Having said that I’m definitely an unpublisher. Sometimes it’s because information becomes outdated (for non-fiction) and sometimes it’s because those stories aren’t a good fit for who I am as a writer now. And sometimes it’s just because I want to reclaim the mental space I was giving to that title.

But if you still like a story and still think it will appeal to readers then give it another chance. New covers, new blurb, some ads. I definitely have titles that made more money in their third or fourth year of publication than their first. Often publishing more under a name helps tremendously. You have a new title boost and if you’ve learned better packaging and marketing that can flow back to the first title.


What else? I think the current situation is probably stressing different people in different ways and I’ve seen a lot of talk about how it’s harder to be creative right now than before. I suspect Strengths play into this so that’s not true for everyone. And maybe where you fall on DISC as well.

For me I’ve been working more hours than usual but what I’ve been doing is very rote as opposed to creative. I just finished recreating probably 600+ screenshots and putting them into documents. But since I’d already worked out what those should look like it was moderately mindless work. Detail work, but not in the same way as writing something new.

So if you’re stuck right now, finding tasks like that might help. I had other ideas on my to-do list like checking all of my pricing and streamlining it. With currency exchange rates changing over time my Canadian and Australian prices were out of whack. I like to at least be consistent across a series if nothing else. (And pay attention to the suggested prices from Amazon because those are way off in a few of the listed currencies.)

Or you could spend time checking your book categories. Your blurbs. Your links on your website. The paragraph spacing of your book descriptions on each site. (Paperback on Amazon is a notorious issue. HTML tags are a must.) Basically just all that housekeeping that needs to happen. I’ve let my ad spend tracking fall by the wayside and need to enter all of that. Submit for a Bookbub feature deal or a Kobo promo. Run a few list-based promos. Finally figure out how to list direct on some sites rather than through a distributor. Etc. etc.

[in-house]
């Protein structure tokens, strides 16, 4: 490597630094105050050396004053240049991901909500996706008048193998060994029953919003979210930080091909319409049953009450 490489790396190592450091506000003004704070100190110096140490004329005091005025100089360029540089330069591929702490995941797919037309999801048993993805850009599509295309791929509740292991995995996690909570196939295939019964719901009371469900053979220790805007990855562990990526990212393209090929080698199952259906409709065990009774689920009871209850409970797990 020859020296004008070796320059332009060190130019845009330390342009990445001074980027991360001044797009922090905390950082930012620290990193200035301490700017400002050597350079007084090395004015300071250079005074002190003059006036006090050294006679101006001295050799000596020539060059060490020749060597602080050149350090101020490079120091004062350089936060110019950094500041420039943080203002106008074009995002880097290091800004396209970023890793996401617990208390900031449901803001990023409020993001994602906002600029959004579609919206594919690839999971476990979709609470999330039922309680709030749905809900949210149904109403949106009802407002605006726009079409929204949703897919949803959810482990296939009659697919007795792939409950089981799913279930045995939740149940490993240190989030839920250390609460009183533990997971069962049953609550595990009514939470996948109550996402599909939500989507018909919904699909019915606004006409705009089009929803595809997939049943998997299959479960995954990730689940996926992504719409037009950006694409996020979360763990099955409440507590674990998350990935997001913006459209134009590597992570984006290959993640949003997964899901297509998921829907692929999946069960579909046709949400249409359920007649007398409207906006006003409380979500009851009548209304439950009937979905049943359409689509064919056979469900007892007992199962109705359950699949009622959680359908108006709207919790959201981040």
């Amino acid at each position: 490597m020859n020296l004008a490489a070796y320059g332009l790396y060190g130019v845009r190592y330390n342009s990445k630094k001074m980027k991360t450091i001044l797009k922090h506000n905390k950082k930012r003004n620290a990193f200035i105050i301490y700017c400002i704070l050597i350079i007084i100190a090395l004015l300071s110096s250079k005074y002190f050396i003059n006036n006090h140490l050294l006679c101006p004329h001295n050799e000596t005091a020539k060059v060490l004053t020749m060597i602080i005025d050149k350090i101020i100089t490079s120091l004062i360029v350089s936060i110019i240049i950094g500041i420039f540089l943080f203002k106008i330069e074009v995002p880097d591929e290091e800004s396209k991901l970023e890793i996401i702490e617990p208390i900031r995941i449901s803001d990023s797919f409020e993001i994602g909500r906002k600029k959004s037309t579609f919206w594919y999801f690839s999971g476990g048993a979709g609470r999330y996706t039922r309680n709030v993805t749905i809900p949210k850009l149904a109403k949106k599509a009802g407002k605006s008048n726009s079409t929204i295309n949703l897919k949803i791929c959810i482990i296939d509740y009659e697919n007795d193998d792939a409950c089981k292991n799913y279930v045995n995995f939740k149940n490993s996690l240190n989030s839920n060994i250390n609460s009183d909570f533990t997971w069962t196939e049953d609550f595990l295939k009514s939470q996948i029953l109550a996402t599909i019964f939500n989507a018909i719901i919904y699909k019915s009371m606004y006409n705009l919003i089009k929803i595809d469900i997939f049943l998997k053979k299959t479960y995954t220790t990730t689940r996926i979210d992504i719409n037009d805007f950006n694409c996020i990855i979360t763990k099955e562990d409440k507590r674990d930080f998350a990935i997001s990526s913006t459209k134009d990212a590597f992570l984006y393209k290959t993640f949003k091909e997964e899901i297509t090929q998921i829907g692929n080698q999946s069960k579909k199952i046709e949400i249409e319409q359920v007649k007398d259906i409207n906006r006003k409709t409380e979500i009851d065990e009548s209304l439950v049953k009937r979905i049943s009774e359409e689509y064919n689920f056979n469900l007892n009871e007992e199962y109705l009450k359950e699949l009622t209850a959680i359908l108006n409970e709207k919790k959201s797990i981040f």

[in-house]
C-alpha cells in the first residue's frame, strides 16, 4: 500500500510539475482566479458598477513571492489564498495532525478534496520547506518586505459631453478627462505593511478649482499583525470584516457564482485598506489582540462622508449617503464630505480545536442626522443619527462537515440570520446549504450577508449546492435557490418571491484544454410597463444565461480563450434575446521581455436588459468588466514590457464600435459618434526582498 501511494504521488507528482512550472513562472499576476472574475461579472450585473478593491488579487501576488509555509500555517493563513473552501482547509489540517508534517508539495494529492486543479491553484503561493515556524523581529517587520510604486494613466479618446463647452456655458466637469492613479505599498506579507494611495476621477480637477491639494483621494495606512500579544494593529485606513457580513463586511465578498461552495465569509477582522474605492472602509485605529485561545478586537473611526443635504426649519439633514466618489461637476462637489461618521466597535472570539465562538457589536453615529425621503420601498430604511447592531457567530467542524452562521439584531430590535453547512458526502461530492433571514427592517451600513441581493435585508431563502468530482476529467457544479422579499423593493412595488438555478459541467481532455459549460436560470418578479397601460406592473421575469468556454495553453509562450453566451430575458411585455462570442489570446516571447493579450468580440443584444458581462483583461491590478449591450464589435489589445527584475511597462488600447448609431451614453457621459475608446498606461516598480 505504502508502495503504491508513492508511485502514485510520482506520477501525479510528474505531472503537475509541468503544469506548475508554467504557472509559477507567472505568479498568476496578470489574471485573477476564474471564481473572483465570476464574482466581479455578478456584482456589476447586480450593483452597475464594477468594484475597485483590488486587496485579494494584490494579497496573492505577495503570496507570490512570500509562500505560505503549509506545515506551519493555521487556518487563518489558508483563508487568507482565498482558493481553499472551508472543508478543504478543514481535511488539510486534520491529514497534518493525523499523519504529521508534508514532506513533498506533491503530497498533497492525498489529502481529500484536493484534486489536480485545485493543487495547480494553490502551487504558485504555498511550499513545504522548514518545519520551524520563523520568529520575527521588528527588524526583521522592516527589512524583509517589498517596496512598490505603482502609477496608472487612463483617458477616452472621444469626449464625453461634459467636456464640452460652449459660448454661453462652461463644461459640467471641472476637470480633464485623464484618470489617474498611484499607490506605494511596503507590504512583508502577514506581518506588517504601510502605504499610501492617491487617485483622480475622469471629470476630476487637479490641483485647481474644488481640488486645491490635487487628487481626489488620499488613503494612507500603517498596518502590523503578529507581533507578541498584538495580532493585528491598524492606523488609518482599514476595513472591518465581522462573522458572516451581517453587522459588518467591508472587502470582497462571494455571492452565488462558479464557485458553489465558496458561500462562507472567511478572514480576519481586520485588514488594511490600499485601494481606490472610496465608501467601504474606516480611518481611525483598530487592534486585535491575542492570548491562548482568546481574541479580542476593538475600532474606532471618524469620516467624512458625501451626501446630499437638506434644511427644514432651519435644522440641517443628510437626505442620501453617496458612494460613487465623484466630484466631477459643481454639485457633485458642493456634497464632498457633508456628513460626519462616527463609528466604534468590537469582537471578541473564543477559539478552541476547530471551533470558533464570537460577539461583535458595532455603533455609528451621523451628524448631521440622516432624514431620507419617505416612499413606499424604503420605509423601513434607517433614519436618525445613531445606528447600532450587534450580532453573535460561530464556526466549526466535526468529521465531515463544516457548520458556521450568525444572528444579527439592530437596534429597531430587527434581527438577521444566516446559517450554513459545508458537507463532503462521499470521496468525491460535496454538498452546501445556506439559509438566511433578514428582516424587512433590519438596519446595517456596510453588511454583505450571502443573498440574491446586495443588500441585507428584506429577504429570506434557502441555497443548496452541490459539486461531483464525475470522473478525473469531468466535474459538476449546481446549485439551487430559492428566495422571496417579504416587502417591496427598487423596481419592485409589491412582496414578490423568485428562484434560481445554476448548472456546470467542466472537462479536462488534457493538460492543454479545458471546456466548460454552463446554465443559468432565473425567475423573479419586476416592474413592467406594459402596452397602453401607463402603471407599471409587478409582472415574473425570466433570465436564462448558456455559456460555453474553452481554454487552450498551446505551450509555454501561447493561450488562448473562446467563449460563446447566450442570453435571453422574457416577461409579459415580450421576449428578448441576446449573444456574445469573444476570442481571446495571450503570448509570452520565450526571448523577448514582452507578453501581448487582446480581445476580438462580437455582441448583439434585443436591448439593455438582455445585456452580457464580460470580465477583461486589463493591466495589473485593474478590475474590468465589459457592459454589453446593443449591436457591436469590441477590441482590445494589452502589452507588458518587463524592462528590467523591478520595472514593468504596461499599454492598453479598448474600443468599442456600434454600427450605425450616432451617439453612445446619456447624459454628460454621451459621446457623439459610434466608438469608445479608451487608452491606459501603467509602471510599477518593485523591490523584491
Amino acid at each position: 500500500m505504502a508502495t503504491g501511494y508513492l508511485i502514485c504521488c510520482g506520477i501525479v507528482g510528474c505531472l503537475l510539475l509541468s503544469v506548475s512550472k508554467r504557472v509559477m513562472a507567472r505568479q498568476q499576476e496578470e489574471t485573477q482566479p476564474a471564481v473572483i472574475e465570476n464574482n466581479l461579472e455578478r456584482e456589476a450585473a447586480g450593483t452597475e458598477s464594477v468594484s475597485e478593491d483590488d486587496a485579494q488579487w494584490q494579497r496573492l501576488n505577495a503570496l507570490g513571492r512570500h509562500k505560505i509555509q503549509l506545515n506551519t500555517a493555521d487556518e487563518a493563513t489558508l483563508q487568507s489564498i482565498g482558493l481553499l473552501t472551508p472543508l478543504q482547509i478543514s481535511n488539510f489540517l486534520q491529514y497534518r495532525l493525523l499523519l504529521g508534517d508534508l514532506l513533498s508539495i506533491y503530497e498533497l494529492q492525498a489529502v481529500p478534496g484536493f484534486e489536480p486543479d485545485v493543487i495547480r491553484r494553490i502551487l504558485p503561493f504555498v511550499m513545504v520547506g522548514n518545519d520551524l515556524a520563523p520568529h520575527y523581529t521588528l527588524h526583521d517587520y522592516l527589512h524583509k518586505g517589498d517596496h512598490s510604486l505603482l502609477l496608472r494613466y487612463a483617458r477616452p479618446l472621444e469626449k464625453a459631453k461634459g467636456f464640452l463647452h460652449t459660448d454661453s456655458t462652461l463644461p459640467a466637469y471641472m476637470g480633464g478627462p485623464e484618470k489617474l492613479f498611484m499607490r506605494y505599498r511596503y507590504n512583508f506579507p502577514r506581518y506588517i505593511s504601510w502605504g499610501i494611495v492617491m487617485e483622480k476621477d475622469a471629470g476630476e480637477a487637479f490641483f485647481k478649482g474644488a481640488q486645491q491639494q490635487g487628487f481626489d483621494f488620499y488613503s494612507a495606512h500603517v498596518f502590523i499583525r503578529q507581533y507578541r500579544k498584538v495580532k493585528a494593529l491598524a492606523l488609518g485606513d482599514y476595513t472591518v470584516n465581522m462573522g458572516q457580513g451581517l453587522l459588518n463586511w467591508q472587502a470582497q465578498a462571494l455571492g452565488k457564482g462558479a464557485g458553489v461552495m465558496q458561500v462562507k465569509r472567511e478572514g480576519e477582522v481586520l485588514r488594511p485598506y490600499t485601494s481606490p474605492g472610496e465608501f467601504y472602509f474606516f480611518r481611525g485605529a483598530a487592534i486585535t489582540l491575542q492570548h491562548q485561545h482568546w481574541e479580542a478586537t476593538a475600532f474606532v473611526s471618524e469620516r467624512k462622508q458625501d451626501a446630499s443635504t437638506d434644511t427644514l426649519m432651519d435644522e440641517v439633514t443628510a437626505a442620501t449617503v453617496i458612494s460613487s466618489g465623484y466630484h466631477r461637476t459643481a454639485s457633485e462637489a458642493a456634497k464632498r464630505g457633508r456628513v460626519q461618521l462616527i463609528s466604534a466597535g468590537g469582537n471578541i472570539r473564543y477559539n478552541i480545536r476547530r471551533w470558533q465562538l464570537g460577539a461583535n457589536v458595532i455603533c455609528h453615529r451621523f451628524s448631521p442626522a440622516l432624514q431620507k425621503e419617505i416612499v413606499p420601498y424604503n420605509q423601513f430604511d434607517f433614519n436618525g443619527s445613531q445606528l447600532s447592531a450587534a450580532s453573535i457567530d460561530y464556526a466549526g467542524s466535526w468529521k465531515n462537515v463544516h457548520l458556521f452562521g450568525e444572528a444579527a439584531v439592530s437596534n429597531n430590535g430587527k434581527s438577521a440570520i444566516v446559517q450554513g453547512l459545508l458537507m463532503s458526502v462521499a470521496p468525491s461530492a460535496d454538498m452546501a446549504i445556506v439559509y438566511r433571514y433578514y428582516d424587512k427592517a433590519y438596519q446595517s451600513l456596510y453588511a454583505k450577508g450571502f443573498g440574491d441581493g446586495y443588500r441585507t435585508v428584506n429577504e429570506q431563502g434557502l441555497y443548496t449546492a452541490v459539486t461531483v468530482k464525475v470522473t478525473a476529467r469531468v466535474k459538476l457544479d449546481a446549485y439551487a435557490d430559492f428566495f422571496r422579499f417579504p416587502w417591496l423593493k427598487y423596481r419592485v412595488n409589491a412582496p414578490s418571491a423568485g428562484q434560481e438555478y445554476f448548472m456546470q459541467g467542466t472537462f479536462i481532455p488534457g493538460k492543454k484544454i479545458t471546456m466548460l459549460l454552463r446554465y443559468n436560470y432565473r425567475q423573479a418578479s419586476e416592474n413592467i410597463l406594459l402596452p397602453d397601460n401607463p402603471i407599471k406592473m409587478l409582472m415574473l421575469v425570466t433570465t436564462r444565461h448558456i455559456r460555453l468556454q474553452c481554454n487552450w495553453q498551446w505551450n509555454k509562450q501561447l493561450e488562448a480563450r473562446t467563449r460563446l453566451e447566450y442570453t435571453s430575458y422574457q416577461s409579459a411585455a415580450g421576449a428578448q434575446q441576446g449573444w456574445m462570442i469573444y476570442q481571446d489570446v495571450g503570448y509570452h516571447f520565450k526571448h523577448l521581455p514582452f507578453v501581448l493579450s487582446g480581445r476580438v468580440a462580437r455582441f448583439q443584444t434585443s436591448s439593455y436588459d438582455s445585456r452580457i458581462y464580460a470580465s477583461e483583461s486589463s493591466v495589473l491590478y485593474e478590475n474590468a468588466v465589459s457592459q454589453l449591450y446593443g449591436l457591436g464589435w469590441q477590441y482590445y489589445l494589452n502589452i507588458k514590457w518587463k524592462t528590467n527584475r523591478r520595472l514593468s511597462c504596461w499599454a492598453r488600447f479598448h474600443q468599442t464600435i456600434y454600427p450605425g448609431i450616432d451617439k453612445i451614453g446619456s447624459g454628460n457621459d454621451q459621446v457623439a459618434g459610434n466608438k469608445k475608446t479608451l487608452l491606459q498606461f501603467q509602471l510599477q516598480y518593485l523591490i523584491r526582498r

I don’t think this whole situation is going away anytime soon. Even if you’re in a country that has it relatively under control if you’re a writer/publisher then the U.S. is probably a big part of your sales and we’re going to be dealing with this for I’d say at least the next year. In terms of ebooks and audio things are probably pretty good although I wouldn’t be surprised by slower response times if you have an issue and perhaps more publishign delays. If you sell heavily in print I’d expect further disruptions due to staffing and supply. And if you’re POD perhaps more quality issues. (My last batch of books from IS that I ordered to check the cover changes clearly showed someone wasn’t being as careful about things as normal.)

All we can do is continue on as best as possible and adjust as needed. As always.

Author: M.L. Humphrey

M.L. Humphrey is a former securities regulator, registered stockbroker (although only briefly), and consultant on regulatory and risk-related matters for large financial institutions with expertise in the areas of anti-money laundering regulation, mutual funds, and credit rating agencies. Since 2013 M.L. has also been a published author under a variety of pen names and across a variety of subjects and genres.

Leave a Reply

Fill in your details below or click an icon to log in:

WordPress.com Logo

You are commenting using your WordPress.com account. Log Out /  Change )

Google photo

You are commenting using your Google account. Log Out /  Change )

Twitter picture

You are commenting using your Twitter account. Log Out /  Change )

Facebook photo

You are commenting using your Facebook account. Log Out /  Change )

Connecting to %s